Number 28, 1950

Jackson Pollock American

Not on view

After Pollock’s move to Springs, in the town of East Hampton on Long Island in 1945, he took up painting in a barn adjacent to the home he shared with his wife, fellow artist Lee Krasner. This larger space expanded his practice, allowing for painting on and around unstretched canvases on the floor, a process the artist likened to Native American sand painting. Pollock appears to have begun this composition by dripping and spilling great amounts of black and ocher-colored medium onto the canvas. These hues are visible from the reverse side of the canvas, but they became buried under subsequent layers of paint applied in acrobatic swirls and dribbles. With their expansive scale and decentered compositions, the "drip" paintings exceed their own boundaries, "as though refusing to accept the artificiality of an ‘ending,’" in the words of artist Allan Kaprow.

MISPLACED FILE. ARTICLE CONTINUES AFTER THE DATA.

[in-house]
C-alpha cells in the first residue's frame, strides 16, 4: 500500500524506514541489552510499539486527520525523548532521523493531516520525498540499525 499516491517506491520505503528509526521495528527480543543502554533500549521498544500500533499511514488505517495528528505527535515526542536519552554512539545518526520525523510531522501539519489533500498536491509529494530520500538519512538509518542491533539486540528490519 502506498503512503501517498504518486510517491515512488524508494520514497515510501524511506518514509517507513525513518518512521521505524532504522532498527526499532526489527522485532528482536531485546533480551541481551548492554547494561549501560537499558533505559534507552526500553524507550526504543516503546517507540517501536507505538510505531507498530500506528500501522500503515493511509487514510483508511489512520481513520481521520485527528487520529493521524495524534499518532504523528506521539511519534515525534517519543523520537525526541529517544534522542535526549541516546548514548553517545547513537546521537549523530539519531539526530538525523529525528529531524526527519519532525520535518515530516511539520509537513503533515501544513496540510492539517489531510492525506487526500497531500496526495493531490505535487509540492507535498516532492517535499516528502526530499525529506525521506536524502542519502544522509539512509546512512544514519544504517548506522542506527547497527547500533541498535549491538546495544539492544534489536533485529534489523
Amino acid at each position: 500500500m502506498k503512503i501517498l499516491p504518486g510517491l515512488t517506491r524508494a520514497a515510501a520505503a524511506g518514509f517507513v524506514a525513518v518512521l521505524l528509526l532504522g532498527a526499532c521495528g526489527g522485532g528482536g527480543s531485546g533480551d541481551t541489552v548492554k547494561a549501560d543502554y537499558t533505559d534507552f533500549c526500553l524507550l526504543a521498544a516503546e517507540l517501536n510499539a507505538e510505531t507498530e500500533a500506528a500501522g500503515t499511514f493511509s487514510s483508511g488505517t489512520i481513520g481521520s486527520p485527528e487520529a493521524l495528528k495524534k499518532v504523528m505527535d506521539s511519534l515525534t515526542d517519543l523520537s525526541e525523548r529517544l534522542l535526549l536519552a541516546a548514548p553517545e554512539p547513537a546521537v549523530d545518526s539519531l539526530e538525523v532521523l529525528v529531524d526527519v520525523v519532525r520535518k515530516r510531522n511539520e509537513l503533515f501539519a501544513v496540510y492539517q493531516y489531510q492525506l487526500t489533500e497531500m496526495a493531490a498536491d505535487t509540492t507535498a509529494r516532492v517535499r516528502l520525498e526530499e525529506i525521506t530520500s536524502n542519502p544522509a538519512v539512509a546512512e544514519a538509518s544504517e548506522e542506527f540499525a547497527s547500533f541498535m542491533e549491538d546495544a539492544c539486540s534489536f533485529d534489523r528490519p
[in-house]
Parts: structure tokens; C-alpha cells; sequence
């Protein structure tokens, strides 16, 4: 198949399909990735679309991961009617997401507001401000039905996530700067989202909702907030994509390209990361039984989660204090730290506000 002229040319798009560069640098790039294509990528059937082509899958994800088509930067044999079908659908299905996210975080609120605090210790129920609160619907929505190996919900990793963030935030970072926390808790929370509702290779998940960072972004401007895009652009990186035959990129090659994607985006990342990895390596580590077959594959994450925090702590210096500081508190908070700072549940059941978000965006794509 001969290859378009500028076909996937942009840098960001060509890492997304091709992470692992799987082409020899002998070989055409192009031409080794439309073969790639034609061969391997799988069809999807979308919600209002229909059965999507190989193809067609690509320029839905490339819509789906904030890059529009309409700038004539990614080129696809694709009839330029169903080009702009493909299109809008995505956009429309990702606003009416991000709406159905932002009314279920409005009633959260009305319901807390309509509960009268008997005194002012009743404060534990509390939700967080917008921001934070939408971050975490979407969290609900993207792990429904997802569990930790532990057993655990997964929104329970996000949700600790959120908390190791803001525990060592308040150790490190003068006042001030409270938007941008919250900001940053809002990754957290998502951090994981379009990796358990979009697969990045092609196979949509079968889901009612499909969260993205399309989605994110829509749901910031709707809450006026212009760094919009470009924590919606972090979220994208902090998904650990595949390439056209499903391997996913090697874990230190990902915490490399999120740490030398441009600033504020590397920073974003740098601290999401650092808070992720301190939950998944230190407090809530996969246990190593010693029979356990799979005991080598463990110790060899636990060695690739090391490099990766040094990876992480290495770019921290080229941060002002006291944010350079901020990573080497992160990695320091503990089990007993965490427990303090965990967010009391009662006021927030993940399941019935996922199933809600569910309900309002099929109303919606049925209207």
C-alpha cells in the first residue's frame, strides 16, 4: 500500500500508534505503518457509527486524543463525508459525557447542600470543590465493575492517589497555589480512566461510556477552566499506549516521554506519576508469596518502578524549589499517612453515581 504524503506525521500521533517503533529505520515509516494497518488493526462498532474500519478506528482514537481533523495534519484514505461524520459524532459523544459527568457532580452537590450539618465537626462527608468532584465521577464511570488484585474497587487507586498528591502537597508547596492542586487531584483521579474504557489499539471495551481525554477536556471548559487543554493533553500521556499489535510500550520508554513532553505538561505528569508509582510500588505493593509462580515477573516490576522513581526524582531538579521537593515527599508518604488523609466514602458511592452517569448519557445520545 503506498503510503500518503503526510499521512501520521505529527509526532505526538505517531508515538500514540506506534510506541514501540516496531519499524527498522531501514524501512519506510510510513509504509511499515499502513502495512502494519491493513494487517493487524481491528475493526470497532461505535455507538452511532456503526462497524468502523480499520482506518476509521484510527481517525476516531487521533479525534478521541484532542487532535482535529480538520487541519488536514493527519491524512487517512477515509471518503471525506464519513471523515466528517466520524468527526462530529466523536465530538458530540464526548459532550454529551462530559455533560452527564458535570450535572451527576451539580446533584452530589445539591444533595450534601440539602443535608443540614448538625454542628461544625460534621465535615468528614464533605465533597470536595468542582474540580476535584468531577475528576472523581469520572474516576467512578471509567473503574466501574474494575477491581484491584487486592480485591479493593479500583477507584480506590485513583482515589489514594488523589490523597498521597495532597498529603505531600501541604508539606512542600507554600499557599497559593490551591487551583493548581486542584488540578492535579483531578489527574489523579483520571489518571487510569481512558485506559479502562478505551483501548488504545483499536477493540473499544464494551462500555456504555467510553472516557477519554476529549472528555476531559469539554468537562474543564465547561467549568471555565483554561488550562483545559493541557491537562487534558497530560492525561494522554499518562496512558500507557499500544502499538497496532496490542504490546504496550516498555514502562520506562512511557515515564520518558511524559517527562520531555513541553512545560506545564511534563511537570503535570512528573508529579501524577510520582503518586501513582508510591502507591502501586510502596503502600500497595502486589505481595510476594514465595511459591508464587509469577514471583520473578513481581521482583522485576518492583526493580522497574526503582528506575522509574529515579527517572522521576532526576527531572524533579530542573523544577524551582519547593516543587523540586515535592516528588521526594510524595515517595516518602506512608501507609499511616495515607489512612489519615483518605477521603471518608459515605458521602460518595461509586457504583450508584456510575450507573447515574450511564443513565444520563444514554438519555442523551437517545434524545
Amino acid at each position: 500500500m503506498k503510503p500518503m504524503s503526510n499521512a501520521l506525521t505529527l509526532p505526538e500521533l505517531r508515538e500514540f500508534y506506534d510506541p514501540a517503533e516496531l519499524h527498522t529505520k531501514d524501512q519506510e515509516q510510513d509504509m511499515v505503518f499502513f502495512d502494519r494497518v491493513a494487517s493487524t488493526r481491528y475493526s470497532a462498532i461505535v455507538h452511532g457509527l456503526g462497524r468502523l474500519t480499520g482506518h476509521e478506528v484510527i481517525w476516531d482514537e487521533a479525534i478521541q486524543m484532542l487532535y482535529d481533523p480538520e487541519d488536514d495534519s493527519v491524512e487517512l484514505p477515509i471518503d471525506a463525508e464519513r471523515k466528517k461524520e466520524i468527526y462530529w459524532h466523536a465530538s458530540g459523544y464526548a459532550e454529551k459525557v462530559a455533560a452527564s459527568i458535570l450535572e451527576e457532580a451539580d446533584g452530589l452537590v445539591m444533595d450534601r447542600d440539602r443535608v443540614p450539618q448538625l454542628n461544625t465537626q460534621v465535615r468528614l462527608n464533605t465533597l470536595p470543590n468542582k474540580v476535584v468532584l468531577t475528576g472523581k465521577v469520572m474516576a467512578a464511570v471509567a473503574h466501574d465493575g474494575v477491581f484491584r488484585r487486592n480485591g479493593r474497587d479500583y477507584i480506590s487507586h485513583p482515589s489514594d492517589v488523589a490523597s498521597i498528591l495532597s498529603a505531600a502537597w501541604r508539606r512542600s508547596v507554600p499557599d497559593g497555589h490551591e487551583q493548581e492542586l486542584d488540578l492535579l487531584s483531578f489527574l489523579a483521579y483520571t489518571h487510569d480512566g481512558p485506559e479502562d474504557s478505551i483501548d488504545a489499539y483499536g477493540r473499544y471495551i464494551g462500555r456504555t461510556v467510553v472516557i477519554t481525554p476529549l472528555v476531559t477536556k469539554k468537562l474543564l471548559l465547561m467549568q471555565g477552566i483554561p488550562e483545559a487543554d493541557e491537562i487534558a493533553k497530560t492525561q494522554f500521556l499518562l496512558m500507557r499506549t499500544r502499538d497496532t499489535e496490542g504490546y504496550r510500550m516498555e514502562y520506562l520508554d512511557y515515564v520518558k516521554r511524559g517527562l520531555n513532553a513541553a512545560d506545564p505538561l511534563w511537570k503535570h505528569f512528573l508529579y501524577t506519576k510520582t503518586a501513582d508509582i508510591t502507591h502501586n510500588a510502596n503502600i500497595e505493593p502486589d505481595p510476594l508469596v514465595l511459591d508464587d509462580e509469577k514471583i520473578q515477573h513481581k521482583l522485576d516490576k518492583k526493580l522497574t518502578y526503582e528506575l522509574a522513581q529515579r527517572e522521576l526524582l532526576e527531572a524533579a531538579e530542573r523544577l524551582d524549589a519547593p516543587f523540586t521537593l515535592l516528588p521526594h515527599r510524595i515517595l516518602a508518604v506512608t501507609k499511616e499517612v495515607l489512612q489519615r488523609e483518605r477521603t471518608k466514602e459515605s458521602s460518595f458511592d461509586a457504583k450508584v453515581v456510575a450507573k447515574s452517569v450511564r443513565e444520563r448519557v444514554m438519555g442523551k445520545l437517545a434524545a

#2084. Number 28, 1950

Number 28, 1950, Jackson Pollock (American, Cody, Wyoming 1912–1956 East Hampton, New York), Enamel on canvas

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